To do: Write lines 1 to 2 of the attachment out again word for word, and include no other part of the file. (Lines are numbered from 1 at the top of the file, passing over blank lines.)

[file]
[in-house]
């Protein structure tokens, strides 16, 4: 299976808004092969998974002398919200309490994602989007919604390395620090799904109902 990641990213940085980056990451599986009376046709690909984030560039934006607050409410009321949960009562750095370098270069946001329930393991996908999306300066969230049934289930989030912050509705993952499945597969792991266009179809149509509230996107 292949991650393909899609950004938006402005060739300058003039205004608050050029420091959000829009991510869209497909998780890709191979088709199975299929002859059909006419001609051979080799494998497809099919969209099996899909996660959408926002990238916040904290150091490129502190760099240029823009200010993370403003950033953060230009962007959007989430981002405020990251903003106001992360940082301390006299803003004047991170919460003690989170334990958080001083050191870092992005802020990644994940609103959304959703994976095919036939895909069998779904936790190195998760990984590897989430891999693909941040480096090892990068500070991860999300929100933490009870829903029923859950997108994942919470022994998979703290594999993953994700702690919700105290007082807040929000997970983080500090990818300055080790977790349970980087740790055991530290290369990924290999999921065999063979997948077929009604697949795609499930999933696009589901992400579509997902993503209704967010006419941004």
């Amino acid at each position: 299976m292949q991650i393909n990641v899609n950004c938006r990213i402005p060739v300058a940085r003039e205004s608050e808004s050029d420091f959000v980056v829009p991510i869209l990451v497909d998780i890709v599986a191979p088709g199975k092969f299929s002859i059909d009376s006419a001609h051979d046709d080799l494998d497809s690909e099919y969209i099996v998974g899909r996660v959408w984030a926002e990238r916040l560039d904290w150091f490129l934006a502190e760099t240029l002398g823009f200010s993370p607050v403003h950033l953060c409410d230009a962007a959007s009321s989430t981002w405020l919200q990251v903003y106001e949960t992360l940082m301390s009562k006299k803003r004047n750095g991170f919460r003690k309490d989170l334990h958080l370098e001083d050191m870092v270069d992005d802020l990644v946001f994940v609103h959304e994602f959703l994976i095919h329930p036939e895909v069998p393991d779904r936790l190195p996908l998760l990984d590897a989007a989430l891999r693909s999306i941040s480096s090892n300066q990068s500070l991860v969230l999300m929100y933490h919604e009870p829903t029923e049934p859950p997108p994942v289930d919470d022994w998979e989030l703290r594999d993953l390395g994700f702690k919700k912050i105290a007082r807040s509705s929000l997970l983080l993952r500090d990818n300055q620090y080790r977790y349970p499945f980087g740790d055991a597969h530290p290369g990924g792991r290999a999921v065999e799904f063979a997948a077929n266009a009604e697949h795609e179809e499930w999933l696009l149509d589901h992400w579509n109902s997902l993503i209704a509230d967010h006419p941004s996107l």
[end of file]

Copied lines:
[in-house]
């Protein structure tokens, strides 16, 4: 299976808004092969998974002398919200309490994602989007919604390395620090799904109902 990641990213940085980056990451599986009376046709690909984030560039934006607050409410009321949960009562750095370098270069946001329930393991996908999306300066969230049934289930989030912050509705993952499945597969792991266009179809149509509230996107 292949991650393909899609950004938006402005060739300058003039205004608050050029420091959000829009991510869209497909998780890709191979088709199975299929002859059909006419001609051979080799494998497809099919969209099996899909996660959408926002990238916040904290150091490129502190760099240029823009200010993370403003950033953060230009962007959007989430981002405020990251903003106001992360940082301390006299803003004047991170919460003690989170334990958080001083050191870092992005802020990644994940609103959304959703994976095919036939895909069998779904936790190195998760990984590897989430891999693909941040480096090892990068500070991860999300929100933490009870829903029923859950997108994942919470022994998979703290594999993953994700702690919700105290007082807040929000997970983080500090990818300055080790977790349970980087740790055991530290290369990924290999999921065999063979997948077929009604697949795609499930999933696009589901992400579509997902993503209704967010006419941004």